Photography by C. Whitney -Ward
I first met contemporary artist ERIN CURRIER a year ago at her BLUE RAIN GALLERY opening. What struck me immediately was the dichotomy between her powerful and exuberant collage portraits and the ethereal demeanor of this beautiful, smart, soft-spoken woman. Like an actor stepping onto a stage and assuming a character, Erin's passionate inner voice unfurls onto her canvases, a vibrant chronicler of the human struggle - both tangible and philosophical.
"I am a humanist artist for whom art and the social
world are inseparable."
Her subjects - street workers, prostitutes, patriots, unsung heroes, activists, all struggling to maintain their pride and individual voices - take center stage on her canvasses along with re-cycled trash that speaks volumes to what society discards and de-values.
Erin invited me to visit her home and studio and graciously answered a few questions that I posed. Her words create a verbal portrait of this amazing young woman who has been described as a "force for spiritual, social and political change."
Q. What ‘triggered’ the Saint series - BEATIFIED FROM BELOW - and what do you like best about this body of work?
To recognize and honor through painted collage portraits individuals who embody timeless spiritual qualities, is the raison d’etre of my art. By using “post-consumer waste” gathered from the world’s streets, I transform profane materials into sacred art. My quest to highlight the extraordinary within the ordinary individual life, has led me to portray Bodhisattvas, civil rights workers, and, ultimately, (mostly female) Catholic saints.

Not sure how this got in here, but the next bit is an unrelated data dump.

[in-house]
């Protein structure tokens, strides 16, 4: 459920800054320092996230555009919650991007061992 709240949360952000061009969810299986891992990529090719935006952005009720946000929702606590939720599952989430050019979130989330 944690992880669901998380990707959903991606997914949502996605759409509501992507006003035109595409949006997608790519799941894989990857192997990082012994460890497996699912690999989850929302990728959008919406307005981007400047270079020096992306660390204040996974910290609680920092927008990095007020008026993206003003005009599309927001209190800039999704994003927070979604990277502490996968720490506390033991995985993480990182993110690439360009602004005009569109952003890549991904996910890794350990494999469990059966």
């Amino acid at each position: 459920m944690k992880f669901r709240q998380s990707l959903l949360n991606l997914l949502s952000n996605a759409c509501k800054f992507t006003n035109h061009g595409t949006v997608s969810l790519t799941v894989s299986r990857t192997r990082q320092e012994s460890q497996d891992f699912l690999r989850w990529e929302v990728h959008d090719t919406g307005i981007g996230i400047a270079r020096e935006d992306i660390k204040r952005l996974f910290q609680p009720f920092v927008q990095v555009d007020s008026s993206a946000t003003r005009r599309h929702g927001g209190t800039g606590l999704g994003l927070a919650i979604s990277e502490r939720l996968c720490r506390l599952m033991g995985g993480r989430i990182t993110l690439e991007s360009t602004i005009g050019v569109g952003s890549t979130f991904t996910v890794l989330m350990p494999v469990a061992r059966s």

In the same way that I attempt to transform humble materials into aesthetic works; these women often led humble and quietly compassionate lives that were, nonetheless, admirable enough for their peers to pressure the church on behalf of their transformation into sainthood. In this sense, the saints I have portrayed were “beatified from below”.
Q.Who was Santo Toribo Romo and why did you choose him for this portrait. Can you explain the recycled inclusions, why were they chosen and how do they add dimension to the work?
I was working on a series focused on immigration, and came across Santo Toribio Romo: the Patron Saint of Immigrants. He was a priest in Mexico in the early 1900’s. He was said to have been extraordinarily faithful, fearless, austere, and compassionate to the point of depriving himself of basic necessities in order to alleviate the sufferings of others. In 1927, religious persecutions began with the onset of the Cristero War; Romo was killed at dawn on February 25, 1928 by government troops.
Many undocumented Mexican immigrants crossing the perilous border into the US, have since claimed to have been visited, assisted, and guided by Santo Toribio Romo. He often appears driving a blue pickup truck. In light of recent draconian laws in Arizona and elsewhere that criminalize immigrants, Romo's compassion is more welcome than ever.